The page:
Tag Archives: economy

LibLink: Vince Cable: It’s time to tackle the UK’s dangerous addiction to debt

One of Vince Cable’s claim to fame is that he accurately predicted the 2007 financial crash. Ten years on, he recently wrote an article for City AM in which he said that our economy was again at risk because of high debt levels.

Debt, in itself, isn’t bad. He talks about his own experience:

Indeed, my own youthful borrowing included buying my late wife a grand piano on an overdraft, a decision that underpinned 33 years of happy marriage. (And I paid off the debt after a struggle.)

The issue with debt is one of limits and sustainability, for both the individual and the wider financial system. The same, clearly, applies to government debt and corporate and financial sector leverage.

What the 2008 financial crisis and its aftershocks have taught us is that those limits may be closer than we think – and, once crossed, can lead to rapid and painful corrections.

He looks at the current situation in which we are seeing high levels of personal debt again:

Posted in News | Also tagged and | 54 Comments

WATCH: Vince talking about the financial crash

Here’s Vince on Good Morning Britain talking about the 10th anniversary of the financial crash. Could it all happen again? What does he think about the current state of our economy?

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A new economic vision for the Lib Dems

The Liberal Democrats need new thought on how we view the economy and the role of the state and this idea could influence what we choose to support. We often struggle to find an economic system we can get behind.

Unrestricted capitalism leads to unacceptable inequality. The Conservatives stand for a small rich elite, while everyone else struggle to make ends meet. The Corbynite vision of socialism would leave us all worse off. The Liberal Democrats must form a new vision of how our economy should work and what role the state should play in it.

I would propose the Enabling State as our vision.

The state has a duty of promoting liberty in all its forms, and to ensure everyone has the chance to make the best of themselves. This would include freeing people from poverty, through a basic income, to ensure everyone has the money for basic needs.

Posted in Op-eds | 83 Comments

New thinking on job creation


One of the big challenges of our time is to provide work for all those who need it, work which is useful, fulfilling and which pays enough to live on. And although the British economy is creating around half a million jobs (net) a year, many of them do not satisfy those simple criterion.

The need for good quality jobs will increase as the population increases and working careers get longer, yet hardly anyone is thinking about where these jobs are to come from.  Government departments, unions and think-tanks tend to concentrate on where jobs have been created in the past or predicting where they may come in the future, or on skills training or how to improve conditions for those already in work. The private sector seems to regard jobs as a by-product, a necessary evil in the process of making a profit, and in the public sector the government wants to cut as many jobs as possible to save tax-payers’ money.  No one is actively looking at areas where new and worthwhile jobs can be created and how to do it.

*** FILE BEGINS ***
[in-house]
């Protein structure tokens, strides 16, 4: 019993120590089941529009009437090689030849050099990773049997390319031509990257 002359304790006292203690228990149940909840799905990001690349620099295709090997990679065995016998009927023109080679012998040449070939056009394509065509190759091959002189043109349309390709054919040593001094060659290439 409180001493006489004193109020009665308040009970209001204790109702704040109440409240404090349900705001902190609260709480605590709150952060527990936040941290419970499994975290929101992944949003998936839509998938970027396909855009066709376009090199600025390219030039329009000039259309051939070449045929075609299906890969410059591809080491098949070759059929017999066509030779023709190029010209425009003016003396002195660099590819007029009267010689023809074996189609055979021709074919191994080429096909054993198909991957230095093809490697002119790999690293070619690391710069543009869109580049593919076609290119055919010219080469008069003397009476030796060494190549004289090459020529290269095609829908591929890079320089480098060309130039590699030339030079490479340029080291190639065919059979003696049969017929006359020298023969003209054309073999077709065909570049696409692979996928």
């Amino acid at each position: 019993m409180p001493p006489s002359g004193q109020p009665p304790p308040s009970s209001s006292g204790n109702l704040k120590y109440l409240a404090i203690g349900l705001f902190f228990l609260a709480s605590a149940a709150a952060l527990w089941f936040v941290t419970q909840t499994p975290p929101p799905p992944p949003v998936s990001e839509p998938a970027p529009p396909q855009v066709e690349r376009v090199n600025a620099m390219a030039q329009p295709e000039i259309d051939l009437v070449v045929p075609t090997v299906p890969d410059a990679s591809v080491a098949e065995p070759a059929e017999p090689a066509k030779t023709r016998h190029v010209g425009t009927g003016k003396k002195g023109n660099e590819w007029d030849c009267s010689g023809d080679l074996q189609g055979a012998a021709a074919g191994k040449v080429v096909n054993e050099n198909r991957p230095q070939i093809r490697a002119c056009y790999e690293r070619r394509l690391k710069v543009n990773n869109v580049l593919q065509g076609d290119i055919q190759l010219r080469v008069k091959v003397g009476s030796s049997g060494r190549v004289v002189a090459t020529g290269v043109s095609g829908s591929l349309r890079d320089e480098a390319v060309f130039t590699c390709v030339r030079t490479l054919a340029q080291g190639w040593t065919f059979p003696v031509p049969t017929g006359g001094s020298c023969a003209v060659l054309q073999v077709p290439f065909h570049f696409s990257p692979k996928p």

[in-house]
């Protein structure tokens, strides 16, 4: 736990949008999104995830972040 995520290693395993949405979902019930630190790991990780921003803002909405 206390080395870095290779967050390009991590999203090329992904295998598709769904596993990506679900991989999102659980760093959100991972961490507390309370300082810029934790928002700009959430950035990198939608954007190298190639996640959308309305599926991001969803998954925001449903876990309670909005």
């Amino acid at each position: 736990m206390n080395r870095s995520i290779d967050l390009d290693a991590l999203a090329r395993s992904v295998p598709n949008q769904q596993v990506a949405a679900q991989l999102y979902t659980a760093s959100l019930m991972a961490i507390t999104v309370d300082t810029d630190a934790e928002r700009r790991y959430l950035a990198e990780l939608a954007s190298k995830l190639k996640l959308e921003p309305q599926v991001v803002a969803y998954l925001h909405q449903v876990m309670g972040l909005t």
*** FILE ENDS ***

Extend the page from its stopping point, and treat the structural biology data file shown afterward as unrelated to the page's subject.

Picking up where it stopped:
Let me be bold and suggest six sectors where this might be done, in what I call the “infinite industries” ie where there is no limit to the amount of production that can be done: education, health, energy, environment, sport and the arts.

Posted in Op-eds | Also tagged | 27 Comments

Cable: Tories and Labour have turned their backs on the economy and business

Vince Cable makes a major intervention in the election campaign today with a speech on the economy and Brexit. He is not going to mince his words.

He will

  • Accuse both Labour and the Conservatives of adopting a Brexit strategy almost designed to inflict maximum economic damage by rejecting membership of the single market and customs union, as well as other benefits of the EU
  • Warn that the economic storm clouds are already gathering once more from rising inflation, falling real wages and rising personal debt to slowing spending and growth
  • Highlight the Liberal Democrats’ positive economic plan, including boosting spending while still achieving a surplus on the current budget